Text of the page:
Why is it that amputees tend to isolate themselves and drink to find a little happiness?

I am 55 and have been through a lot in my life. 14400 volts when I was 12 took my right hand and left contracted . I have been an alcoholic since I was 16, I am an isolationist my entire adult life. I don't think of myself as normal as others but normal for me. I like my life but my family thinks I'm worthless. I get depressed when they say things about me, they even told people that I died. I think it's crazy but I don't have enough time here to say what I've been through so I will leave it at that.
Asked by Scorpio
Answered
11/29/2021

Hello, and thank you for writing. I am certainly hearing that you have been through a lot, and I am glad that you reached out.

To address your first question, I can't speak for amputees in general, but it definitely sounds like you see your own isolation and drinking as a way of finding some happiness. I also see that you describe yourself as an alcoholic, so I am wondering if you always view your drinking positively. I think anyone who is experiencing pain, be it emotional or physical, looks for ways to help themselves feel better. I also think that sometimes, the solutions we find become less helpful over time, or have unanticipated consequences. I am curious about your perspective.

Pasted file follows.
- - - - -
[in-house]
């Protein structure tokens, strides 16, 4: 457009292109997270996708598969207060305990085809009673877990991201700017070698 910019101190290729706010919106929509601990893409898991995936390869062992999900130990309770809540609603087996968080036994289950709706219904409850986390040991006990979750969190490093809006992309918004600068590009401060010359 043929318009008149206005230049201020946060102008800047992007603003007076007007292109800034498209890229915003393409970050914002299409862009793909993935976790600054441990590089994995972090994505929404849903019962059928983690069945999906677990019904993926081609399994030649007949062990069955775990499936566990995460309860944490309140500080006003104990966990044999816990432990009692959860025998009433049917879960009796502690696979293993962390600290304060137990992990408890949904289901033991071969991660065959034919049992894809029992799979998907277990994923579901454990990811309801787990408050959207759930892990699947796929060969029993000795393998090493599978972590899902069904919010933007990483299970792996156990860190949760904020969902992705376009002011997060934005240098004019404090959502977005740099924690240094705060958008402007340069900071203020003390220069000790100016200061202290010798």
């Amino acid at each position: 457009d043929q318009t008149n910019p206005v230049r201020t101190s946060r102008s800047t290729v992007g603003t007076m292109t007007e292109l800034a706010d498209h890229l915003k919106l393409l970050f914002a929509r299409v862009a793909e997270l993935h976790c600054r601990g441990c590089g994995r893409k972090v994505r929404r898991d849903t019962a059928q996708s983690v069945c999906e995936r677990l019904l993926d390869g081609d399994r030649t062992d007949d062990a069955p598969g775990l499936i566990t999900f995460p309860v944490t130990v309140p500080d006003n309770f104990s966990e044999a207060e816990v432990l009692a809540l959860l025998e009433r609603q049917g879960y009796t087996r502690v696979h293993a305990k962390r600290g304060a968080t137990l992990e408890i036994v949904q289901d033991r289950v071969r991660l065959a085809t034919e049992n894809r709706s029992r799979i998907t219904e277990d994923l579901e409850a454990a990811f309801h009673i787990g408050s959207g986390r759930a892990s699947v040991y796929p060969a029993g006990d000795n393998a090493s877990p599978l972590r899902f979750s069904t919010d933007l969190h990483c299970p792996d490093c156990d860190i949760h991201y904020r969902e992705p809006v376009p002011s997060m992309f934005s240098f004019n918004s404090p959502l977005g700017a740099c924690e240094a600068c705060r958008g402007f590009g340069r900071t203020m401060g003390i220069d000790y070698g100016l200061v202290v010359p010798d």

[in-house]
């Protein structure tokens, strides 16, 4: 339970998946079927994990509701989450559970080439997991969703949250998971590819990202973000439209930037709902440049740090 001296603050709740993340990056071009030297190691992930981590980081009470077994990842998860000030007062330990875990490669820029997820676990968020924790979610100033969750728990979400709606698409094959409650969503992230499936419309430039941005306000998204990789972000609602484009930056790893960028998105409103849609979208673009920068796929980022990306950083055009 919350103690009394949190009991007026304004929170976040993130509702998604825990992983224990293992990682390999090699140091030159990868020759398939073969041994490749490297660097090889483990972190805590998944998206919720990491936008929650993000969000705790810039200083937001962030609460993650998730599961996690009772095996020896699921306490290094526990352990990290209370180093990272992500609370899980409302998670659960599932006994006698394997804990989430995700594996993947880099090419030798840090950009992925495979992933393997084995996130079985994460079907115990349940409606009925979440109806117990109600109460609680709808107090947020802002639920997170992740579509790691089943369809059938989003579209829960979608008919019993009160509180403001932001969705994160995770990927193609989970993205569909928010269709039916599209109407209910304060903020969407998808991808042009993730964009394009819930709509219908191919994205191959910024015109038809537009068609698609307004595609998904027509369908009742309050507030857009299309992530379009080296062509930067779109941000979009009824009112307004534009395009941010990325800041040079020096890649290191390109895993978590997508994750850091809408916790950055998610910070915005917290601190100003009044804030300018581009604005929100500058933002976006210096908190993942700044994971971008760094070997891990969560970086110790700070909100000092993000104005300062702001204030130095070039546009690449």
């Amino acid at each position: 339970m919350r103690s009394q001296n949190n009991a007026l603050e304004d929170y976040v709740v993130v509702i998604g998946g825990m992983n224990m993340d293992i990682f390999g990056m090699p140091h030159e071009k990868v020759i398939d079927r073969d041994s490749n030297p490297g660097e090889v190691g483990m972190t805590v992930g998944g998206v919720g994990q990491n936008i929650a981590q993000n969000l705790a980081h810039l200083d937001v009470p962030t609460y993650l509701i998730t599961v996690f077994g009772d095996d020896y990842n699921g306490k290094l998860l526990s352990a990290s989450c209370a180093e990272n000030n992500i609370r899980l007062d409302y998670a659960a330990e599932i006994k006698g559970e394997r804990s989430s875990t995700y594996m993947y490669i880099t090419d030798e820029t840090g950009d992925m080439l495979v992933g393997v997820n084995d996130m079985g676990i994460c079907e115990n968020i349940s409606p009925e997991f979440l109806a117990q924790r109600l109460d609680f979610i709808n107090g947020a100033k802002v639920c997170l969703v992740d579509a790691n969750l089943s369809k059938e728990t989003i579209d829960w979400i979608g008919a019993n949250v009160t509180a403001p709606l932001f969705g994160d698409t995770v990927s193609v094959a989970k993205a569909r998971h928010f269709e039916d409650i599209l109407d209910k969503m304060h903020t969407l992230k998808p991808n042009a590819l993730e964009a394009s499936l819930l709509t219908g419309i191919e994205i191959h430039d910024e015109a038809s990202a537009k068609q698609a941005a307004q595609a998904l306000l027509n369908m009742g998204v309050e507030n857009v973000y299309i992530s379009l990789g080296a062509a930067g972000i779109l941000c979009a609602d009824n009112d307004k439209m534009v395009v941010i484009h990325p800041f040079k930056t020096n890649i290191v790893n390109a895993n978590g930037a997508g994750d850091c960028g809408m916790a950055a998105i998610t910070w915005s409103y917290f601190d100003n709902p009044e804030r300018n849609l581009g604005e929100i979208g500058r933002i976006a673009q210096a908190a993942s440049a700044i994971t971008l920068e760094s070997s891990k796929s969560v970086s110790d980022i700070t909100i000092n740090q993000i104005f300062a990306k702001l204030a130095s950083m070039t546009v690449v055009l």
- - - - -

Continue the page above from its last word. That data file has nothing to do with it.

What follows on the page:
I hear you say that you think of yourself as normal for you rather than normal for others. You also say that you like your life as it is. It may be that you have found a system which completely works for you and fully meets your needs, which would be great! I also know that if we sit in it long enough, a bad situation becomes what feels normal, and sometimes even what feels safe. I find myself wondering if there are any ways in which your isolationist lifestyle doesn't totally work for you, or if there are things you sometimes feel are missing.

I am hearing quite a bit of tension between you and your family in what you describe. It sounds like at times it matters to you what they think of you, while at other times, you may brush it off. You mention that they see you as worthless, and I am wondering how you perceive your own worth. 

The kinds of experiences you allude to have a tendency to leave their marks, and I am getting the impression that you are in touch with that. It can be helpful to talk through these things with someone who can listen without judgment and assist you in considering your full range of options for dealing with them. If you're open to it, I'd love the opportunity to hear more of your thoughts. Either way, I wish you good luck.

 

Warmly,

 

Kate

(MA, LPC)